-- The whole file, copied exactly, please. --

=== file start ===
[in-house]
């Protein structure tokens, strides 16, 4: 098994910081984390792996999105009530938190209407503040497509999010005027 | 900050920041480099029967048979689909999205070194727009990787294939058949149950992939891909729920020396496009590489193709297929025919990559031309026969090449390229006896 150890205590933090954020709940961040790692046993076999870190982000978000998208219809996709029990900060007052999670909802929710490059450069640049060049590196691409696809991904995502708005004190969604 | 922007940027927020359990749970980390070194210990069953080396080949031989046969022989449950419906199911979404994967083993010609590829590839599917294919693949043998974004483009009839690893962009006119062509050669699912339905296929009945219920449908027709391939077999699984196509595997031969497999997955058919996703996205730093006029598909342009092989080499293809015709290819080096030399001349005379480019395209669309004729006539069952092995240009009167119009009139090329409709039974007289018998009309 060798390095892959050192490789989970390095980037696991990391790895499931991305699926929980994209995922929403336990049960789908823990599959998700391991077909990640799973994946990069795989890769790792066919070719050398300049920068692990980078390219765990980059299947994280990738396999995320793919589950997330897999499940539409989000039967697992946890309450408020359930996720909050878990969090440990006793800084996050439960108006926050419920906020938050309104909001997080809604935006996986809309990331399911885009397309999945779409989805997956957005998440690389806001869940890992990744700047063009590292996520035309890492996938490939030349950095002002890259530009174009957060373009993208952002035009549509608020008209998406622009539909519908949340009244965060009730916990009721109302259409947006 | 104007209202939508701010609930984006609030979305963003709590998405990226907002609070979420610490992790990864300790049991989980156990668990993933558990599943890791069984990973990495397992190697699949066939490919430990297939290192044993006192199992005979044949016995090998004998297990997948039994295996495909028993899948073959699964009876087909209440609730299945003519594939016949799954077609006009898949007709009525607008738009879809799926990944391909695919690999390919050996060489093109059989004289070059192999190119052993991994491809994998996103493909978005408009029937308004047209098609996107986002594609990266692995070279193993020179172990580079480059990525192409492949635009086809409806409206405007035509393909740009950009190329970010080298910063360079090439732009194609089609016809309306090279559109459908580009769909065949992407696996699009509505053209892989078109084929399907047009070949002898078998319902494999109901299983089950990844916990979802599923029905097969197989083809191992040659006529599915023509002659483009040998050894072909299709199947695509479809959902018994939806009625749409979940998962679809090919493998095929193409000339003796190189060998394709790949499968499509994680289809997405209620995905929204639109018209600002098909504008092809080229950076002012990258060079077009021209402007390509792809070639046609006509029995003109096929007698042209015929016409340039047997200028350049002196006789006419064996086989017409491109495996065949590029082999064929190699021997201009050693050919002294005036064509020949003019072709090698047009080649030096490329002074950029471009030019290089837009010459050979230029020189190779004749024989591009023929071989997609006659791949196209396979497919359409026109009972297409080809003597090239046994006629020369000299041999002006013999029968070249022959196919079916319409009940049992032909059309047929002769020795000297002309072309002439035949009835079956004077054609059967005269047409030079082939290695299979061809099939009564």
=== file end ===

[in-house]
């Protein structure tokens, strides 16, 4: 098994910081984390792996999105009530938190209407503040497509999010005027 | 900050920041480099029967048979689909999205070194727009990787294939058949149950992939891909729920020396496009590489193709297929025919990559031309026969090449390229006896 150890205590933090954020709940961040790692046993076999870190982000978000998208219809996709029990900060007052999670909802929710490059450069640049060049590196691409696809991904995502708005004190969604 | 922007940027927020359990749970980390070194210990069953080396080949031989046969022989449950419906199911979404994967083993010609590829590839599917294919693949043998974004483009009839690893962009006119062509050669699912339905296929009945219920449908027709391939077999699984196509595997031969497999997955058919996703996205730093006029598909342009092989080499293809015709290819080096030399001349005379480019395209669309004729006539069952092995240009009167119009009139090329409709039974007289018998009309 060798390095892959050192490789989970390095980037696991990391790895499931991305699926929980994209995922929403336990049960789908823990599959998700391991077909990640799973994946990069795989890769790792066919070719050398300049920068692990980078390219765990980059299947994280990738396999995320793919589950997330897999499940539409989000039967697992946890309450408020359930996720909050878990969090440990006793800084996050439960108006926050419920906020938050309104909001997080809604935006996986809309990331399911885009397309999945779409989805997956957005998440690389806001869940890992990744700047063009590292996520035309890492996938490939030349950095002002890259530009174009957060373009993208952002035009549509608020008209998406622009539909519908949340009244965060009730916990009721109302259409947006 | 104007209202939508701010609930984006609030979305963003709590998405990226907002609070979420610490992790990864300790049991989980156990668990993933558990599943890791069984990973990495397992190697699949066939490919430990297939290192044993006192199992005979044949016995090998004998297990997948039994295996495909028993899948073959699964009876087909209440609730299945003519594939016949799954077609006009898949007709009525607008738009879809799926990944391909695919690999390919050996060489093109059989004289070059192999190119052993991994491809994998996103493909978005408009029937308004047209098609996107986002594609990266692995070279193993020179172990580079480059990525192409492949635009086809409806409206405007035509393909740009950009190329970010080298910063360079090439732009194609089609016809309306090279559109459908580009769909065949992407696996699009509505053209892989078109084929399907047009070949002898078998319902494999109901299983089950990844916990979802599923029905097969197989083809191992040659006529599915023509002659483009040998050894072909299709199947695509479809959902018994939806009625749409979940998962679809090919493998095929193409000339003796190189060998394709790949499968499509994680289809997405209620995905929204639109018209600002098909504008092809080229950076002012990258060079077009021209402007390509792809070639046609006509029995003109096929007698042209015929016409340039047997200028350049002196006789006419064996086989017409491109495996065949590029082999064929190699021997201009050693050919002294005036064509020949003019072709090698047009080649030096490329002074950029471009030019290089837009010459050979230029020189190779004749024989591009023929071989997609006659791949196209396979497919359409026109009972297409080809003597090239046994006629020369000299041999002006013999029968070249022959196919079916319409009940049992032909059309047929002769020795000297002309072309002439035949009835079956004077054609059967005269047409030079082939290695299979061809099939009564």